Far distant crept across the amber sky!' We shall now proceed to observe on some faults and failures in Edwin the Fair, one failure especially which surprises us in so elaborate a work, and one fault which we regard as by no means a trifling one. The underplot of Emma and Ernway, which in the beginning holds out the expectation of a light and pleasant interest to be interwoven with the darker tissue of the main story, very soon falls short of its promise, is but imperfectly blended as the play proceeds, and at the conclusion is left at a loose end with hardly a hint of what we are to suppose the upshot. Ernway is utterly superfluous; and Emma, but that she makes herself agreeable, would be felt to be almost equally so. It is clear to us that in the introduction of these characters the author made a false start, that he did not see his way before him distinctly, that he trusted to Fortune to 'shape his ends, rough-hew them as he might,' and that Fortune used him but scurvily in the matter. This failure we cannot regard as unimportant; but the other fault which we have to notice is a more serious one. The device of Dunstan, in conjunction with the Queen Mother, for betraying Edwin and Elgiva into an intercourse fatal to honour and innocence is in our judgment not only a blemish in the poetical conception of Dunstan's character, but a feature as derogatory to the higher interests of the story as it is offensive in itself. Þunstan is sufficiently exhibited in his character of tempter by the scene in which he endeavours to procure the abdication of Edwin : it was therefore unnecessary to embody the craft of the fanatic in a form so mean as well as so wicked. The scene in question too occurring so early in the work may have the effect of presenting Dunstan in a light so odious as to incapacitate some readers from doing justice to the loftier part of Dunstan's character.

The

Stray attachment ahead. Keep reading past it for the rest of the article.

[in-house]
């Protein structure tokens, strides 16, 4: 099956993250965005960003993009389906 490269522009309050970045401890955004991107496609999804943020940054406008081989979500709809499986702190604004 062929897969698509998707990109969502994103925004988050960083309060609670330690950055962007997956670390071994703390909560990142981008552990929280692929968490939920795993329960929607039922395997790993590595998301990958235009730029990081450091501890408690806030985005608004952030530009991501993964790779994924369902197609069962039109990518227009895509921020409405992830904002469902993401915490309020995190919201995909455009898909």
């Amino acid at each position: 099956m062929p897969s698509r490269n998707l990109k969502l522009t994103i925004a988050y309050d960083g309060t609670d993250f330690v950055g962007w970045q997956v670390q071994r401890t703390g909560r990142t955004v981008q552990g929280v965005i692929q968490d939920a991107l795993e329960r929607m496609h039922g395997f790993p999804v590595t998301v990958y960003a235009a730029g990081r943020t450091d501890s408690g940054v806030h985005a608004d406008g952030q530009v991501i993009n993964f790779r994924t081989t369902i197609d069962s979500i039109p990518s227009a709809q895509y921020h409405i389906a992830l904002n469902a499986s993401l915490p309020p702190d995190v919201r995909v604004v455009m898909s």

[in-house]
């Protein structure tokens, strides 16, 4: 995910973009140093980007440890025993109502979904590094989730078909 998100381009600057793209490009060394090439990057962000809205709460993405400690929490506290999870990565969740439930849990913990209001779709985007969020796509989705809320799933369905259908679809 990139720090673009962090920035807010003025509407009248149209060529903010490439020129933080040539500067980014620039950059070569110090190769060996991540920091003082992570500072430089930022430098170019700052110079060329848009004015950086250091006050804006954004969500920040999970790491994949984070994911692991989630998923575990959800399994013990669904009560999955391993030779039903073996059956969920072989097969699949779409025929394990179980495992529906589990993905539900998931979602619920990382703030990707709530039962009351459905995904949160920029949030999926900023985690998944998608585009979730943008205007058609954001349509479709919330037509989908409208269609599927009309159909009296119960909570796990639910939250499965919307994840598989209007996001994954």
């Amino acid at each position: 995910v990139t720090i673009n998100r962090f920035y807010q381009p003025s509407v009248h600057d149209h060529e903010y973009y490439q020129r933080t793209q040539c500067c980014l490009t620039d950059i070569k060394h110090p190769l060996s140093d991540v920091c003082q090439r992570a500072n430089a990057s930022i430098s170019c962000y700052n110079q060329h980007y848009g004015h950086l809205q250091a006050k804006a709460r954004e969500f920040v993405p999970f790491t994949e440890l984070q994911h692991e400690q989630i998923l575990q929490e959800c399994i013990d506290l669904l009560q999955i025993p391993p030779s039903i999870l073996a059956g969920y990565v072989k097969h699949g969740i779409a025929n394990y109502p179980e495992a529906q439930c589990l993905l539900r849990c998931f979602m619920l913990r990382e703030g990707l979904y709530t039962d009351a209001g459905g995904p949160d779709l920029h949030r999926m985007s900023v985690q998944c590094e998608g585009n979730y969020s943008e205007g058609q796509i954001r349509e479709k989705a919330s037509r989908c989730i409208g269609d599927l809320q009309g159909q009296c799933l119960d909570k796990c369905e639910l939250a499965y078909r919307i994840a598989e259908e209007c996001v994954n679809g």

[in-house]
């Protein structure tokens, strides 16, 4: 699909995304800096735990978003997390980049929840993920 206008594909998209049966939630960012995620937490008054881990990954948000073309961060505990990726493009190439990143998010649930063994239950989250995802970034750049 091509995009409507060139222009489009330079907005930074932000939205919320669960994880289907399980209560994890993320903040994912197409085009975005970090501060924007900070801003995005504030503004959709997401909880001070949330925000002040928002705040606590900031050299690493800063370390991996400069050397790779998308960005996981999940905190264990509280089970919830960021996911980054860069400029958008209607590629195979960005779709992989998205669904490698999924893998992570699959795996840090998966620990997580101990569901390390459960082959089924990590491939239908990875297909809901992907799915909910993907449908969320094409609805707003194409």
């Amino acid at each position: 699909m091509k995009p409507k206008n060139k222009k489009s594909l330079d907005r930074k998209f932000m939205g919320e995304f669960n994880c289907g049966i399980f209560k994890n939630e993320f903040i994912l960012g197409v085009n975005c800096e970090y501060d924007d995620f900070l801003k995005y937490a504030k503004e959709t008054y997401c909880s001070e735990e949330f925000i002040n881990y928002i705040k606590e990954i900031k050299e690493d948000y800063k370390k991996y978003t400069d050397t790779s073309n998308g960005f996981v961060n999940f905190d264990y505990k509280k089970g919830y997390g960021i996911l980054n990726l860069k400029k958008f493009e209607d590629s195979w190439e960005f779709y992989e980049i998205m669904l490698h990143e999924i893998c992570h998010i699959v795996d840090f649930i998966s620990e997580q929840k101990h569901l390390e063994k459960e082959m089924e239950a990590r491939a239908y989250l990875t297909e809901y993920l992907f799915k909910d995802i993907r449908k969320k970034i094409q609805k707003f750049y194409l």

The most reinarkable characteristics of Mr. Taylor's poetry appear to us its manliness and its truth. It is obvious that he writes not from any peculiar theory of the poetic art, though this has been often attributed to him, but in the manner most natural to him, and most congenial with his general estimate of things. It is on a moral base that the intellectual fabric of his poetry rests. Hence an entire absence of false sentiment and factitious effects: hence also, in a volume which is a perfect storehouse of observation and reflection, we shall search in vain for a single remark put forward for its brilliancy rather than its truth. He never solicits our sympathy for morbid sorrows: for real afflictions he never pushes it beyond the limits of what is just and salutary. An excess of pathos is a frequent source of weakness in modern poetry, though, as we are glad to observe, it exists in a much less degree than it did once. In the lower departments of our literature we still find the traces of an evil as great. We allude to that gross and plebeian craving for the harrowing and the horrible, which disgraces the popular literature of a neighbouring country. No doubt persons will always be found who prefer intoxicating drugs to the purer aliments of the mind: but as there exists also a class of readers who look for moral and mental benefits as the result of study, and who have not forgotten that poetry is a study, we rejoice, not only on literary grounds but also for higher reasons, that for this class such books as · Edwin the Fair' are still provided. It is a work full of those thoughts which make books dear to us, and yet leave us independent of books. It is solid in its inaterial, severe in its structure, and ele. vating in its spirit. It has no ornaments that distract the attention from the robust and permanent attributes of true poetry, no subtleties that destroy breadth of dramatic effect. It is nowhere so concise as to be obscure, and, on the other hand, it is free from that diffuseness which makes the best thoughts as ineffective as a musical string relaxed till it can yield no sound.